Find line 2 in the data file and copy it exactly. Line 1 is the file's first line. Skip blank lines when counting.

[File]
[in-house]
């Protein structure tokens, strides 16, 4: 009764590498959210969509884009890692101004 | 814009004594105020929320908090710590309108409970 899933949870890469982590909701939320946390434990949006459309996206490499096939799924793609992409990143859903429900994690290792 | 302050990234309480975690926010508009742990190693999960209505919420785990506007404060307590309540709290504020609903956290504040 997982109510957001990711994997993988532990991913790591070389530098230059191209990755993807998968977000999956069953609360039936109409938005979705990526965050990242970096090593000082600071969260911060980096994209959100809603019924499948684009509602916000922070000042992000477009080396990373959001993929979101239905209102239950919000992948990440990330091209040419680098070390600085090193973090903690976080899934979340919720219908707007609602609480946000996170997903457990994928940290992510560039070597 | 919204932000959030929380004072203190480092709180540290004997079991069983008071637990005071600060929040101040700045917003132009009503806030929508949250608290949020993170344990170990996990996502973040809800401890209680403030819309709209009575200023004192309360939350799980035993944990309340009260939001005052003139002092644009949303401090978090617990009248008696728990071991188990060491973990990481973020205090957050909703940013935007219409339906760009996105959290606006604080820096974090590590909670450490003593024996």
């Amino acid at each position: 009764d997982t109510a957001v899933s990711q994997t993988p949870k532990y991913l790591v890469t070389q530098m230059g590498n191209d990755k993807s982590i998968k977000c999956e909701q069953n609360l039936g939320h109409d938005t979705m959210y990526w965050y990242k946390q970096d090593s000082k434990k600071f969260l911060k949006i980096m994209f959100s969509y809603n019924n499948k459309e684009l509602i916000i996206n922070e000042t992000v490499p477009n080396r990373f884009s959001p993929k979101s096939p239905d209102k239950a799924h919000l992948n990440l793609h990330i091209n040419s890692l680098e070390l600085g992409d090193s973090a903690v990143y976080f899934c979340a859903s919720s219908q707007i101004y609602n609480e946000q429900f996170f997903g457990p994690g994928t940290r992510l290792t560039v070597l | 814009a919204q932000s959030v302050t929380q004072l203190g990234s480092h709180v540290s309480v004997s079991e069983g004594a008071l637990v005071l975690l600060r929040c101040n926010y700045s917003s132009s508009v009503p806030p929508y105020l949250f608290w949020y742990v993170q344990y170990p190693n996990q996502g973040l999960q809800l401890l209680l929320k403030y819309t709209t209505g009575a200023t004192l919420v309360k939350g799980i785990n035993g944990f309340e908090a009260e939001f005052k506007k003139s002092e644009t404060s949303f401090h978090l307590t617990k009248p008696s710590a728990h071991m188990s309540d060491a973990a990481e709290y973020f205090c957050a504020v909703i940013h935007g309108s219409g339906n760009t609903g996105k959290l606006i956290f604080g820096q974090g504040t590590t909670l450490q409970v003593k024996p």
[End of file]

């Protein structure tokens, strides 16, 4: 009764590498959210969509884009890692101004 | 814009004594105020929320908090710590309108409970 899933949870890469982590909701939320946390434990949006459309996206490499096939799924793609992409990143859903429900994690290792 | 302050990234309480975690926010508009742990190693999960209505919420785990506007404060307590309540709290504020609903956290504040 997982109510957001990711994997993988532990991913790591070389530098230059191209990755993807998968977000999956069953609360039936109409938005979705990526965050990242970096090593000082600071969260911060980096994209959100809603019924499948684009509602916000922070000042992000477009080396990373959001993929979101239905209102239950919000992948990440990330091209040419680098070390600085090193973090903690976080899934979340919720219908707007609602609480946000996170997903457990994928940290992510560039070597 | 919204932000959030929380004072203190480092709180540290004997079991069983008071637990005071600060929040101040700045917003132009009503806030929508949250608290949020993170344990170990996990996502973040809800401890209680403030819309709209009575200023004192309360939350799980035993944990309340009260939001005052003139002092644009949303401090978090617990009248008696728990071991188990060491973990990481973020205090957050909703940013935007219409339906760009996105959290606006604080820096974090590590909670450490003593024996």